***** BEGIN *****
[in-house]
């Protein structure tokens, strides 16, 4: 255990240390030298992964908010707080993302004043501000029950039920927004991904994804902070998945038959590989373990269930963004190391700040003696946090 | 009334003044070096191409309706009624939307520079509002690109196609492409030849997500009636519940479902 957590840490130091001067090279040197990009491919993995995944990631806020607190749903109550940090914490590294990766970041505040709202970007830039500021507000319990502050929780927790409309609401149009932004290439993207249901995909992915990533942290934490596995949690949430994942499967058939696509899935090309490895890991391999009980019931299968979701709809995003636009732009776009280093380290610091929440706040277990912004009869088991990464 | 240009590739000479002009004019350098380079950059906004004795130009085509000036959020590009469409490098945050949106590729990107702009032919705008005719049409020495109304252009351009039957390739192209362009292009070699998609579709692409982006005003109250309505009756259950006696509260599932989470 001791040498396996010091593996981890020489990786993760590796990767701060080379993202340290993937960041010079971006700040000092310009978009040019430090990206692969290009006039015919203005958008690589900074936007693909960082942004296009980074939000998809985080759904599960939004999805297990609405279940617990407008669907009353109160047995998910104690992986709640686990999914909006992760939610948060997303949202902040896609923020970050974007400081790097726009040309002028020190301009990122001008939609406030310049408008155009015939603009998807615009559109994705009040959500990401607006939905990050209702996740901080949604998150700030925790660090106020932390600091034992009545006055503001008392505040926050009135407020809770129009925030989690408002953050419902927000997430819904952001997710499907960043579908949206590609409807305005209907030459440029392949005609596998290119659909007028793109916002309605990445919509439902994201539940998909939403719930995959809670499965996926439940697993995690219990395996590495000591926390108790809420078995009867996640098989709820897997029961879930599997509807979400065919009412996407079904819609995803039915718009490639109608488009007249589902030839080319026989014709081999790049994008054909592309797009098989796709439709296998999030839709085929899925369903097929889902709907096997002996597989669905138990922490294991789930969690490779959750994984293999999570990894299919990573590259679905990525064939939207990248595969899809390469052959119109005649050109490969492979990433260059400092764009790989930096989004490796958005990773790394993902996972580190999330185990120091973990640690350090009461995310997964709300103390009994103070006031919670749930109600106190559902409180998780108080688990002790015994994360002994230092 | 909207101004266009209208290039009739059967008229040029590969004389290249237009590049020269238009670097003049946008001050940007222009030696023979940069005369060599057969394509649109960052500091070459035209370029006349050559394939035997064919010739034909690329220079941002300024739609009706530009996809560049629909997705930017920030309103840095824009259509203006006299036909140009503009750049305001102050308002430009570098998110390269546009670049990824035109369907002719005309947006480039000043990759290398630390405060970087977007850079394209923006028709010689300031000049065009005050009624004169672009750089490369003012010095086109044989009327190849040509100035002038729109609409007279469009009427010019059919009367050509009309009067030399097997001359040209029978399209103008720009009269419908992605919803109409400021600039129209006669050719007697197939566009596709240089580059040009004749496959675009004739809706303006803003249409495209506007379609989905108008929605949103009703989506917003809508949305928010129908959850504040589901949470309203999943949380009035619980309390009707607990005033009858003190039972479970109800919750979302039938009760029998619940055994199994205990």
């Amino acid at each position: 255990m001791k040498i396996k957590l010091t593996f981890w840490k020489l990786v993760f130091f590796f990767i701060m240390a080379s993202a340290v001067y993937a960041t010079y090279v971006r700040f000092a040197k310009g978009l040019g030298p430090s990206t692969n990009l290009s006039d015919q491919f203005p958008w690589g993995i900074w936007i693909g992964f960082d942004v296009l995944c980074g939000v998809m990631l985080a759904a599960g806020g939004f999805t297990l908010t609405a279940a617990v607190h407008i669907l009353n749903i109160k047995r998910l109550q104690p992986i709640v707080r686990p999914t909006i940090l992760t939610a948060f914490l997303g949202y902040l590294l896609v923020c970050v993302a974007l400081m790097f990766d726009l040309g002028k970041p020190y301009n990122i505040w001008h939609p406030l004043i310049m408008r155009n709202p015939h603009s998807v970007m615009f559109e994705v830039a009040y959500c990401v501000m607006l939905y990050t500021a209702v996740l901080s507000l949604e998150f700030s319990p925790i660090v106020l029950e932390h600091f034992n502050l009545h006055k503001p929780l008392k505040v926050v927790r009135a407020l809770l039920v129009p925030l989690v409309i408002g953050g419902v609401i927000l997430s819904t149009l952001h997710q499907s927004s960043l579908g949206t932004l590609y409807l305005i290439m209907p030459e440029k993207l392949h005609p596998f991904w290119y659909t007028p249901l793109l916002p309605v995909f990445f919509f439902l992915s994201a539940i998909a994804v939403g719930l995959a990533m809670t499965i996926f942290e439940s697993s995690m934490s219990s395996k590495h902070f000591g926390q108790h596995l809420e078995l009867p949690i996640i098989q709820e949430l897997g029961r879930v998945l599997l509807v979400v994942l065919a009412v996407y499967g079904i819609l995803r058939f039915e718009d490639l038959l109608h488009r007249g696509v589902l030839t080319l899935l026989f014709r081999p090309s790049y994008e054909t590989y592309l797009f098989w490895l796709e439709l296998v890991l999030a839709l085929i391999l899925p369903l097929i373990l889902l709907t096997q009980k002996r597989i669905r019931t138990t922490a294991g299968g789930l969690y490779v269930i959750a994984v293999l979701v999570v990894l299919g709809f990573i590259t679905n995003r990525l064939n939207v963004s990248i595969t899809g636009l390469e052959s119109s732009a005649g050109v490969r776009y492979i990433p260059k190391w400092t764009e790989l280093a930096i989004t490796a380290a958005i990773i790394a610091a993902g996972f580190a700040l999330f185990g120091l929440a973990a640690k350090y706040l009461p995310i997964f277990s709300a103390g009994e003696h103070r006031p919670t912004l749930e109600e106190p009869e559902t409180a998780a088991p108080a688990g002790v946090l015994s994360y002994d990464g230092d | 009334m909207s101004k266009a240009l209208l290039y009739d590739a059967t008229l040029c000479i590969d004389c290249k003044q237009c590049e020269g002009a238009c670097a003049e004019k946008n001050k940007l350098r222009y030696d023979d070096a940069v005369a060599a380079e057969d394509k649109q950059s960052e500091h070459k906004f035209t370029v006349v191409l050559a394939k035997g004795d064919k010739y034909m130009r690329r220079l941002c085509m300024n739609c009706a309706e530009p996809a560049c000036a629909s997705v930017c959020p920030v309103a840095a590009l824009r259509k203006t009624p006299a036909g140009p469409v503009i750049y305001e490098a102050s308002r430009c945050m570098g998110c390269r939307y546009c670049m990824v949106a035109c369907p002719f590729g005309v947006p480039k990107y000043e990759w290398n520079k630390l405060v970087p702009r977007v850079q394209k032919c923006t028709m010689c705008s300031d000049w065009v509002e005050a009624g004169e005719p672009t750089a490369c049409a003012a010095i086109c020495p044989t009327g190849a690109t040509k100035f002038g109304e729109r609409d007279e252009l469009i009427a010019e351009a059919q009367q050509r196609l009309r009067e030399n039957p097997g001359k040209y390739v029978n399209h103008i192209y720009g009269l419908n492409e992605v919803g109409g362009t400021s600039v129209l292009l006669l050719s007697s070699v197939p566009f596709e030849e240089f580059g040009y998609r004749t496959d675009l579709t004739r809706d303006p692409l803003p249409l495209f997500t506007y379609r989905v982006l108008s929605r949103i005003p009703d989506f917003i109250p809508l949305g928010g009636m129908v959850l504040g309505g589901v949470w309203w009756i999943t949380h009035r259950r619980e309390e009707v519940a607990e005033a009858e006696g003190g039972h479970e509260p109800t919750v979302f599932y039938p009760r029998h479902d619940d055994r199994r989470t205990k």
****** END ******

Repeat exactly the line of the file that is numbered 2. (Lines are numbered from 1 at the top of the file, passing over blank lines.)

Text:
């Protein structure tokens, strides 16, 4: 255990240390030298992964908010707080993302004043501000029950039920927004991904994804902070998945038959590989373990269930963004190391700040003696946090 | 009334003044070096191409309706009624939307520079509002690109196609492409030849997500009636519940479902 957590840490130091001067090279040197990009491919993995995944990631806020607190749903109550940090914490590294990766970041505040709202970007830039500021507000319990502050929780927790409309609401149009932004290439993207249901995909992915990533942290934490596995949690949430994942499967058939696509899935090309490895890991391999009980019931299968979701709809995003636009732009776009280093380290610091929440706040277990912004009869088991990464 | 240009590739000479002009004019350098380079950059906004004795130009085509000036959020590009469409490098945050949106590729990107702009032919705008005719049409020495109304252009351009039957390739192209362009292009070699998609579709692409982006005003109250309505009756259950006696509260599932989470 001791040498396996010091593996981890020489990786993760590796990767701060080379993202340290993937960041010079971006700040000092310009978009040019430090990206692969290009006039015919203005958008690589900074936007693909960082942004296009980074939000998809985080759904599960939004999805297990609405279940617990407008669907009353109160047995998910104690992986709640686990999914909006992760939610948060997303949202902040896609923020970050974007400081790097726009040309002028020190301009990122001008939609406030310049408008155009015939603009998807615009559109994705009040959500990401607006939905990050209702996740901080949604998150700030925790660090106020932390600091034992009545006055503001008392505040926050009135407020809770129009925030989690408002953050419902927000997430819904952001997710499907960043579908949206590609409807305005209907030459440029392949005609596998290119659909007028793109916002309605990445919509439902994201539940998909939403719930995959809670499965996926439940697993995690219990395996590495000591926390108790809420078995009867996640098989709820897997029961879930599997509807979400065919009412996407079904819609995803039915718009490639109608488009007249589902030839080319026989014709081999790049994008054909592309797009098989796709439709296998999030839709085929899925369903097929889902709907096997002996597989669905138990922490294991789930969690490779959750994984293999999570990894299919990573590259679905990525064939939207990248595969899809390469052959119109005649050109490969492979990433260059400092764009790989930096989004490796958005990773790394993902996972580190999330185990120091973990640690350090009461995310997964709300103390009994103070006031919670749930109600106190559902409180998780108080688990002790015994994360002994230092 | 909207101004266009209208290039009739059967008229040029590969004389290249237009590049020269238009670097003049946008001050940007222009030696023979940069005369060599057969394509649109960052500091070459035209370029006349050559394939035997064919010739034909690329220079941002300024739609009706530009996809560049629909997705930017920030309103840095824009259509203006006299036909140009503009750049305001102050308002430009570098998110390269546009670049990824035109369907002719005309947006480039000043990759290398630390405060970087977007850079394209923006028709010689300031000049065009005050009624004169672009750089490369003012010095086109044989009327190849040509100035002038729109609409007279469009009427010019059919009367050509009309009067030399097997001359040209029978399209103008720009009269419908992605919803109409400021600039129209006669050719007697197939566009596709240089580059040009004749496959675009004739809706303006803003249409495209506007379609989905108008929605949103009703989506917003809508949305928010129908959850504040589901949470309203999943949380009035619980309390009707607990005033009858003190039972479970109800919750979302039938009760029998619940055994199994205990």